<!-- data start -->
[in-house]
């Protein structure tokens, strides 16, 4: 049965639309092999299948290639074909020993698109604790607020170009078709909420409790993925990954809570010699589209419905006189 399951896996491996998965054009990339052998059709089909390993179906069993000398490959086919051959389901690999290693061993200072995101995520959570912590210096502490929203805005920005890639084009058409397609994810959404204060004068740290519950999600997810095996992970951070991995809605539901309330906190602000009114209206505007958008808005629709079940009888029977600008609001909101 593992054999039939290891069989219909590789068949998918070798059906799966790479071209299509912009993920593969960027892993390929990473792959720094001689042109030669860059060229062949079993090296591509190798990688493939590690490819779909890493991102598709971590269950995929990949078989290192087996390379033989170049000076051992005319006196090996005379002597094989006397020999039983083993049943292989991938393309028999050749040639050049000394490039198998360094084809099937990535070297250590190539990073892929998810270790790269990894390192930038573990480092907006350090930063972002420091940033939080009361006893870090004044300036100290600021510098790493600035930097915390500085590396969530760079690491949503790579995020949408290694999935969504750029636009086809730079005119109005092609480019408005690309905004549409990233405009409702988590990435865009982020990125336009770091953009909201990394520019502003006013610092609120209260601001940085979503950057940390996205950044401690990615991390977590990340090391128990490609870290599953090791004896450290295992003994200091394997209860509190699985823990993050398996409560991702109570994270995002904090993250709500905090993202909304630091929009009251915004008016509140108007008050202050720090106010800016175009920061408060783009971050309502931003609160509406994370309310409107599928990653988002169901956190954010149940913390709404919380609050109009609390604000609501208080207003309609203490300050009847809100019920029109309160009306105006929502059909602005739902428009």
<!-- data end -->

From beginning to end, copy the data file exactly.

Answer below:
[in-house]
């Protein structure tokens, strides 16, 4: 049965639309092999299948290639074909020993698109604790607020170009078709909420409790993925990954809570010699589209419905006189 399951896996491996998965054009990339052998059709089909390993179906069993000398490959086919051959389901690999290693061993200072995101995520959570912590210096502490929203805005920005890639084009058409397609994810959404204060004068740290519950999600997810095996992970951070991995809605539901309330906190602000009114209206505007958008808005629709079940009888029977600008609001909101 593992054999039939290891069989219909590789068949998918070798059906799966790479071209299509912009993920593969960027892993390929990473792959720094001689042109030669860059060229062949079993090296591509190798990688493939590690490819779909890493991102598709971590269950995929990949078989290192087996390379033989170049000076051992005319006196090996005379002597094989006397020999039983083993049943292989991938393309028999050749040639050049000394490039198998360094084809099937990535070297250590190539990073892929998810270790790269990894390192930038573990480092907006350090930063972002420091940033939080009361006893870090004044300036100290600021510098790493600035930097915390500085590396969530760079690491949503790579995020949408290694999935969504750029636009086809730079005119109005092609480019408005690309905004549409990233405009409702988590990435865009982020990125336009770091953009909201990394520019502003006013610092609120209260601001940085979503950057940390996205950044401690990615991390977590990340090391128990490609870290599953090791004896450290295992003994200091394997209860509190699985823990993050398996409560991702109570994270995002904090993250709500905090993202909304630091929009009251915004008016509140108007008050202050720090106010800016175009920061408060783009971050309502931003609160509406994370309310409107599928990653988002169901956190954010149940913390709404919380609050109009609390604000609501208080207003309609203490300050009847809100019920029109309160009306105006929502059909602005739902428009």